When a Brain Scientist Suffers a Stroke - Well - Tara Parker-Pope - Health - New York Times Blog:
On a December morning in 1996, Dr. Taylor woke up with searing pain behind her left eye, the beginnings of a hemorrhagic stroke. As the left side of her brain shut down, she began to feel disconnected from her body and entered an almost-euphoric like state. It took her a while to make sense of the experience, but as her right arm became paralyzed, it dawned on her that she was having a stroke.
“How many brain scientists have the opportunity to study their own brain from the inside out?,'’ she said. “In the course of four hours, I watched my brain completely deteriorate in its ability to process all information. On the morning of the hemorrhage, I could not walk, talk, read, write or recall any of my life.'’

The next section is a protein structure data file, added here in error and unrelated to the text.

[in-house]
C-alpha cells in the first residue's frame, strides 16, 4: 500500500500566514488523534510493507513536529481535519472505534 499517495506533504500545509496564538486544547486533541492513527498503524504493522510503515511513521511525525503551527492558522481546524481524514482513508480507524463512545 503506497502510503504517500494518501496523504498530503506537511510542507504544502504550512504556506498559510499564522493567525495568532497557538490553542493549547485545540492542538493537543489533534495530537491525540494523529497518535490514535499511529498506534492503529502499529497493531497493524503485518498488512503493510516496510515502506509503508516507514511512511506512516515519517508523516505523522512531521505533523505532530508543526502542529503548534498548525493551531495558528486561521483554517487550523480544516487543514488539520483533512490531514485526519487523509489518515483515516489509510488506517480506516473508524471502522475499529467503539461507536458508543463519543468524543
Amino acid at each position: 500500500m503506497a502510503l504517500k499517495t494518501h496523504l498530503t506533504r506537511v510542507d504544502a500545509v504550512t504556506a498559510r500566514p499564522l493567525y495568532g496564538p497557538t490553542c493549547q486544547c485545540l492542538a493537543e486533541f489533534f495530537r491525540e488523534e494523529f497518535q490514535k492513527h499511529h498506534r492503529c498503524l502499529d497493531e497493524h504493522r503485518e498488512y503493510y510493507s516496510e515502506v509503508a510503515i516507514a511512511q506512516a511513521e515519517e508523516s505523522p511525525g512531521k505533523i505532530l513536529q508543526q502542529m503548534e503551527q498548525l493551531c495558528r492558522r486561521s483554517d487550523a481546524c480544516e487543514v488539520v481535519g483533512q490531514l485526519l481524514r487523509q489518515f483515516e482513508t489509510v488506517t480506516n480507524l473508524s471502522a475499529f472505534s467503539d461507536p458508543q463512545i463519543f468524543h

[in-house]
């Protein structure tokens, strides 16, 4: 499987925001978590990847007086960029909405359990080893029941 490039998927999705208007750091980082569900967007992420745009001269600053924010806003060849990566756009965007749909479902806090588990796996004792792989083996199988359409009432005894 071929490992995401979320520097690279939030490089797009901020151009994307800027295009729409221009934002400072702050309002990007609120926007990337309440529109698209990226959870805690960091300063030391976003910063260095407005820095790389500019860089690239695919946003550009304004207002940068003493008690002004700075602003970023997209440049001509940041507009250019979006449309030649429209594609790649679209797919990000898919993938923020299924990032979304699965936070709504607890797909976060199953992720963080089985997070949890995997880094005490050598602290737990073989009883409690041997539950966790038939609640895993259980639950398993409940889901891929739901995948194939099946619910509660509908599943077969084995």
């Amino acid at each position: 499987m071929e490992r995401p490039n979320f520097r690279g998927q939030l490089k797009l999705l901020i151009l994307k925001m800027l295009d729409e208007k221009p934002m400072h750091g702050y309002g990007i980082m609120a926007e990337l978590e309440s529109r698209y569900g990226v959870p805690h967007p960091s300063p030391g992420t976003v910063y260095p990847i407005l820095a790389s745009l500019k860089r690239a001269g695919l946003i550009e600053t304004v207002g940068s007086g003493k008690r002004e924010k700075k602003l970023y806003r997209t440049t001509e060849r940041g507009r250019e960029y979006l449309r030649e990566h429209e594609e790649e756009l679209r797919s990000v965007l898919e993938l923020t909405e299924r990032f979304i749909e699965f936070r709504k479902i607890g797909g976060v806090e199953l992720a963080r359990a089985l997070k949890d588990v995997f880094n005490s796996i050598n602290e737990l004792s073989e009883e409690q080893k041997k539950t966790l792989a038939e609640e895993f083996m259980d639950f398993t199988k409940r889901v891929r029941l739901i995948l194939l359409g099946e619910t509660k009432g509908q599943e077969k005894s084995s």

Her account of the experience of stroke is vivid, and at one point, she recalled, she felt like someone had taken a remote control and hit the mute button. “I was shocked to find myself inside a silent mind,'’ she said.
What is so surprising about Dr. Taylor’s story is that she experienced a sort of euphoria as she was left with only right-brain functions. She lost her sense of self, but she also shed the stress of her life and, as she puts it, “37 years of emotional baggage.'’